The University wanted a commuter campus in the middle of the 200 acre rustic reservation which had been appropriated for the college site, so students and faculty would be isolated during the day from the normal cluster of restaurants, stores, and hang-outs which surround most colleges. The college had to be self contained.
The time factor worked in Andrews' favor. The University, afraid of slowing design and thus construction, allowed him a relatively free hand in the design.
Time consciousness also forced the University to break the traditional "lump sum tender" convention in which the architect first does all the designing and makes the final blueprints upon which construction contractors later make kids. The lowest bidder is then usually chosen. Instead, University officials commissioned the architect and the contractor simultaneously.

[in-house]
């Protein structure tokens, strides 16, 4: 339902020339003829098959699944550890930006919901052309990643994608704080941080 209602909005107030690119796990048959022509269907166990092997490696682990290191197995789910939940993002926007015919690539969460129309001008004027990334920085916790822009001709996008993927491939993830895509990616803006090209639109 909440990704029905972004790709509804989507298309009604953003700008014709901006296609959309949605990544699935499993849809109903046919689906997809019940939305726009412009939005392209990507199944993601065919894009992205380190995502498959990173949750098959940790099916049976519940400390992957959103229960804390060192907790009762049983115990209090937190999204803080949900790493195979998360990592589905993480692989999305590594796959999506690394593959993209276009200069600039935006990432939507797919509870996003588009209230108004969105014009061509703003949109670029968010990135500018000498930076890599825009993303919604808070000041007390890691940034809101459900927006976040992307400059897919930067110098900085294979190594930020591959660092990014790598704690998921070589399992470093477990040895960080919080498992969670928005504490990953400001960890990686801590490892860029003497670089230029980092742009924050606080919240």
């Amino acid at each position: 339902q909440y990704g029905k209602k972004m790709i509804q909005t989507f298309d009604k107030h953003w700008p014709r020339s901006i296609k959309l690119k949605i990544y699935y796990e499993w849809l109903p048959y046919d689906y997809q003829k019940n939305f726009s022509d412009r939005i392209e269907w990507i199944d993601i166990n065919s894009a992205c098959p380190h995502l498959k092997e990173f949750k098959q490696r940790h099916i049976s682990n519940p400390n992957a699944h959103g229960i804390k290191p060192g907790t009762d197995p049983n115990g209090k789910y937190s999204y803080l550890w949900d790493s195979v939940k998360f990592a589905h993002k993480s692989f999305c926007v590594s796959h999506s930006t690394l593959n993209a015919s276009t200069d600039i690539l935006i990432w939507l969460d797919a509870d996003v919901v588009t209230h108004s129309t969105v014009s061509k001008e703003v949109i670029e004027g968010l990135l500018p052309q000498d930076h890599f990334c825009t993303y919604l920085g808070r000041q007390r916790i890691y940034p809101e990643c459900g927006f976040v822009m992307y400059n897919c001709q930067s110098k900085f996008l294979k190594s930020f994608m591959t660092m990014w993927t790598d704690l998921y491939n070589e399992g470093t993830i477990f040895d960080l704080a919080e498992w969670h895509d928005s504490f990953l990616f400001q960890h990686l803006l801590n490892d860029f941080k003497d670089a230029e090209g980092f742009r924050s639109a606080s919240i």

Red Tape Cutting
It worked well. "The contractor and the architect should work together. You save time and money and have a better building," said Andrews. Changes which the contractor finds are necessary can then be made "without all the red tape that is usually involved." Andrews hopes Harvard will allow the same architect-contractor relationship, though he thinks the University will choose the more conventional course.
Andrews works closely not only with the contractor, but with educators (the 36-year-old Dean of Scarborough worked very closely with Andrews), sociologists, economists, and other specialists. System programming, according to Andrews, is the critical factor in reaching his goals of movement and communication. A typical application is to the circulation plan of people. With system programming, he says, the designer reaches, a rational decision on the number of elevators or the width of corridors for a building.